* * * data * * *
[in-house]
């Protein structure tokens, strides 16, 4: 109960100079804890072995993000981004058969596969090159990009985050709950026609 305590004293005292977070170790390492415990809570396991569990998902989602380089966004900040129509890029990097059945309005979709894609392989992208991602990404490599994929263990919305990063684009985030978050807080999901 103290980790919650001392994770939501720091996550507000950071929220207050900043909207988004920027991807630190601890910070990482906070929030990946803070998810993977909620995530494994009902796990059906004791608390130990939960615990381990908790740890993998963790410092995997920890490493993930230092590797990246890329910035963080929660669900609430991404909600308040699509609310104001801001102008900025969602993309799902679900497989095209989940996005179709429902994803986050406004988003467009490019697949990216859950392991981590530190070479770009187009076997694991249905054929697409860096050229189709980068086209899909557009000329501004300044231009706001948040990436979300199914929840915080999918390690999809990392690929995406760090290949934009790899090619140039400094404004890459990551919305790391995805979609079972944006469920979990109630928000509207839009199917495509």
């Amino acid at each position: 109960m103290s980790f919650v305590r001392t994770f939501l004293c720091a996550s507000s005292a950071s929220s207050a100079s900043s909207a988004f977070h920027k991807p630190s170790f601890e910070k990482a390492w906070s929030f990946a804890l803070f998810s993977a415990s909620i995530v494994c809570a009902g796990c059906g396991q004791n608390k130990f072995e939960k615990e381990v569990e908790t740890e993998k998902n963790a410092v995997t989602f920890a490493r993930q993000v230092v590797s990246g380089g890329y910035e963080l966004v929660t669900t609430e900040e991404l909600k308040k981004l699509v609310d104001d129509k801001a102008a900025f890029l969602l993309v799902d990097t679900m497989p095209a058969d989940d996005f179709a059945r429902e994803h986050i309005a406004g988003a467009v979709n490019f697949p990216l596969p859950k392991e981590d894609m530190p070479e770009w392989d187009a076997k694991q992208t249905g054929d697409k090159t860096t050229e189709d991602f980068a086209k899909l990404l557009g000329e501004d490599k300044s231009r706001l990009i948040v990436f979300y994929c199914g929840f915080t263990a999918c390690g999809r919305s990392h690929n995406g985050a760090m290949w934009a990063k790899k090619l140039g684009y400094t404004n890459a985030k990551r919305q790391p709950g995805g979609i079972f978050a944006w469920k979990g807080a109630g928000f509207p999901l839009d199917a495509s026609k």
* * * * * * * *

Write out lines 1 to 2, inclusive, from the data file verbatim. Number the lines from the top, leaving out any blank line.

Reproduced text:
[in-house]
């Protein structure tokens, strides 16, 4: 109960100079804890072995993000981004058969596969090159990009985050709950026609 305590004293005292977070170790390492415990809570396991569990998902989602380089966004900040129509890029990097059945309005979709894609392989992208991602990404490599994929263990919305990063684009985030978050807080999901 103290980790919650001392994770939501720091996550507000950071929220207050900043909207988004920027991807630190601890910070990482906070929030990946803070998810993977909620995530494994009902796990059906004791608390130990939960615990381990908790740890993998963790410092995997920890490493993930230092590797990246890329910035963080929660669900609430991404909600308040699509609310104001801001102008900025969602993309799902679900497989095209989940996005179709429902994803986050406004988003467009490019697949990216859950392991981590530190070479770009187009076997694991249905054929697409860096050229189709980068086209899909557009000329501004300044231009706001948040990436979300199914929840915080999918390690999809990392690929995406760090290949934009790899090619140039400094404004890459990551919305790391995805979609079972944006469920979990109630928000509207839009199917495509």